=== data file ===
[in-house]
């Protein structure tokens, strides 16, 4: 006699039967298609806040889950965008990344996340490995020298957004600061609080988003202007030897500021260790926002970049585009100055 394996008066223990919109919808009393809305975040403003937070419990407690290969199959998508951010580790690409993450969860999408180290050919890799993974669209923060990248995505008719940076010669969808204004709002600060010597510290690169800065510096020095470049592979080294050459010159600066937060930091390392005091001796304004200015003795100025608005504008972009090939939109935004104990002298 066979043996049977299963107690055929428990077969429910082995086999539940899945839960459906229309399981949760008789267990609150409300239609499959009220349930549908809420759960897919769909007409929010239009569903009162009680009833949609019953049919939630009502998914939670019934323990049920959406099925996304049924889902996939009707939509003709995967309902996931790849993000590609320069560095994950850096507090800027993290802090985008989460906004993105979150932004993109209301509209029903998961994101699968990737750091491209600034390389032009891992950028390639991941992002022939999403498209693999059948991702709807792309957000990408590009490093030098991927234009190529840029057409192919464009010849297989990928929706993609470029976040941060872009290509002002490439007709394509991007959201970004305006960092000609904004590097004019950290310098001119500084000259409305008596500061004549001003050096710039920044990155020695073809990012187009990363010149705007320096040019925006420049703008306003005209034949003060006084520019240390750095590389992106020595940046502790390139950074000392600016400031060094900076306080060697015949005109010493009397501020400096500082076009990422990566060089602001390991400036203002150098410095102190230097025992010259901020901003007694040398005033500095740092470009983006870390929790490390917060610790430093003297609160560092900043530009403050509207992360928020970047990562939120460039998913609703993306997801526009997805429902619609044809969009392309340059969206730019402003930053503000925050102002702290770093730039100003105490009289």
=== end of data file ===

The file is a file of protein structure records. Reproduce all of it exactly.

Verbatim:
[in-house]
């Protein structure tokens, strides 16, 4: 006699039967298609806040889950965008990344996340490995020298957004600061609080988003202007030897500021260790926002970049585009100055 394996008066223990919109919808009393809305975040403003937070419990407690290969199959998508951010580790690409993450969860999408180290050919890799993974669209923060990248995505008719940076010669969808204004709002600060010597510290690169800065510096020095470049592979080294050459010159600066937060930091390392005091001796304004200015003795100025608005504008972009090939939109935004104990002298 066979043996049977299963107690055929428990077969429910082995086999539940899945839960459906229309399981949760008789267990609150409300239609499959009220349930549908809420759960897919769909007409929010239009569903009162009680009833949609019953049919939630009502998914939670019934323990049920959406099925996304049924889902996939009707939509003709995967309902996931790849993000590609320069560095994950850096507090800027993290802090985008989460906004993105979150932004993109209301509209029903998961994101699968990737750091491209600034390389032009891992950028390639991941992002022939999403498209693999059948991702709807792309957000990408590009490093030098991927234009190529840029057409192919464009010849297989990928929706993609470029976040941060872009290509002002490439007709394509991007959201970004305006960092000609904004590097004019950290310098001119500084000259409305008596500061004549001003050096710039920044990155020695073809990012187009990363010149705007320096040019925006420049703008306003005209034949003060006084520019240390750095590389992106020595940046502790390139950074000392600016400031060094900076306080060697015949005109010493009397501020400096500082076009990422990566060089602001390991400036203002150098410095102190230097025992010259901020901003007694040398005033500095740092470009983006870390929790490390917060610790430093003297609160560092900043530009403050509207992360928020970047990562939120460039998913609703993306997801526009997805429902619609044809969009392309340059969206730019402003930053503000925050102002702290770093730039100003105490009289």